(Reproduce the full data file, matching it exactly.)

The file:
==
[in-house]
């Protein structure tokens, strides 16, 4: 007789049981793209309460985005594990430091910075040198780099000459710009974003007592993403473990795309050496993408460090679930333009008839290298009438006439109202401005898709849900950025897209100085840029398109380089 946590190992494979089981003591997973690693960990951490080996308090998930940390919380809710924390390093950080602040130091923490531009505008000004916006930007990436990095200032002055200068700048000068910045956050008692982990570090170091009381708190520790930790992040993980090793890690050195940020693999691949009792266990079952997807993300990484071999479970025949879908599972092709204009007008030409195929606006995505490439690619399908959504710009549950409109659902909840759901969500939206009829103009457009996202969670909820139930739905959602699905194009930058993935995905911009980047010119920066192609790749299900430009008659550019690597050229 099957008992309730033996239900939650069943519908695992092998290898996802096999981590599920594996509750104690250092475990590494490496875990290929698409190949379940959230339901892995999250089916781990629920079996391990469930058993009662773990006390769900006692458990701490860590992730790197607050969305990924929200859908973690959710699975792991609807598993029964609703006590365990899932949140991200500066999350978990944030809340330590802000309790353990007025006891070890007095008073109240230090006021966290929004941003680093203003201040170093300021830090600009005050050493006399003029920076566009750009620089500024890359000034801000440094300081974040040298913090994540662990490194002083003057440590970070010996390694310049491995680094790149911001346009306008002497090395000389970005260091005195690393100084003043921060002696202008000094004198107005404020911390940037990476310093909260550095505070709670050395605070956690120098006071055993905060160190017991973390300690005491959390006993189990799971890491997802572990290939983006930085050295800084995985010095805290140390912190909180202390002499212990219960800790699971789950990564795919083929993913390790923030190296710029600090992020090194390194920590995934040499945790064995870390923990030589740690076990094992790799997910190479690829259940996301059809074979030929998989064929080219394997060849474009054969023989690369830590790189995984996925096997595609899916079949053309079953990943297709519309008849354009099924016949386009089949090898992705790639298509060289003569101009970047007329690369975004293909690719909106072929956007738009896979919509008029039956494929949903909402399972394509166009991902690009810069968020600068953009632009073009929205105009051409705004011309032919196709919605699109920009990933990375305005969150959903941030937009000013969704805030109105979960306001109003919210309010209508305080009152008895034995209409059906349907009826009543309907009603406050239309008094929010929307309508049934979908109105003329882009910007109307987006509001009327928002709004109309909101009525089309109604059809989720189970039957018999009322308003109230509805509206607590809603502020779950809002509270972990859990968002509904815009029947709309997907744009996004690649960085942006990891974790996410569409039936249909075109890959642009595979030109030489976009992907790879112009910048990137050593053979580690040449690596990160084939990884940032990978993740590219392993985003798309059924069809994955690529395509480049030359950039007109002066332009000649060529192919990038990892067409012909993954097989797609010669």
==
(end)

[in-house]
């Protein structure tokens, strides 16, 4: 007789049981793209309460985005594990430091910075040198780099000459710009974003007592993403473990795309050496993408460090679930333009008839290298009438006439109202401005898709849900950025897209100085840029398109380089 946590190992494979089981003591997973690693960990951490080996308090998930940390919380809710924390390093950080602040130091923490531009505008000004916006930007990436990095200032002055200068700048000068910045956050008692982990570090170091009381708190520790930790992040993980090793890690050195940020693999691949009792266990079952997807993300990484071999479970025949879908599972092709204009007008030409195929606006995505490439690619399908959504710009549950409109659902909840759901969500939206009829103009457009996202969670909820139930739905959602699905194009930058993935995905911009980047010119920066192609790749299900430009008659550019690597050229 099957008992309730033996239900939650069943519908695992092998290898996802096999981590599920594996509750104690250092475990590494490496875990290929698409190949379940959230339901892995999250089916781990629920079996391990469930058993009662773990006390769900006692458990701490860590992730790197607050969305990924929200859908973690959710699975792991609807598993029964609703006590365990899932949140991200500066999350978990944030809340330590802000309790353990007025006891070890007095008073109240230090006021966290929004941003680093203003201040170093300021830090600009005050050493006399003029920076566009750009620089500024890359000034801000440094300081974040040298913090994540662990490194002083003057440590970070010996390694310049491995680094790149911001346009306008002497090395000389970005260091005195690393100084003043921060002696202008000094004198107005404020911390940037990476310093909260550095505070709670050395605070956690120098006071055993905060160190017991973390300690005491959390006993189990799971890491997802572990290939983006930085050295800084995985010095805290140390912190909180202390002499212990219960800790699971789950990564795919083929993913390790923030190296710029600090992020090194390194920590995934040499945790064995870390923990030589740690076990094992790799997910190479690829259940996301059809074979030929998989064929080219394997060849474009054969023989690369830590790189995984996925096997595609899916079949053309079953990943297709519309008849354009099924016949386009089949090898992705790639298509060289003569101009970047007329690369975004293909690719909106072929956007738009896979919509008029039956494929949903909402399972394509166009991902690009810069968020600068953009632009073009929205105009051409705004011309032919196709919605699109920009990933990375305005969150959903941030937009000013969704805030109105979960306001109003919210309010209508305080009152008895034995209409059906349907009826009543309907009603406050239309008094929010929307309508049934979908109105003329882009910007109307987006509001009327928002709004109309909101009525089309109604059809989720189970039957018999009322308003109230509805509206607590809603502020779950809002509270972990859990968002509904815009029947709309997907744009996004690649960085942006990891974790996410569409039936249909075109890959642009595979030109030489976009992907790879112009910048990137050593053979580690040449690596990160084939990884940032990978993740590219392993985003798309059924069809994955690529395509480049030359950039007109002066332009000649060529192919990038990892067409012909993954097989797609010669």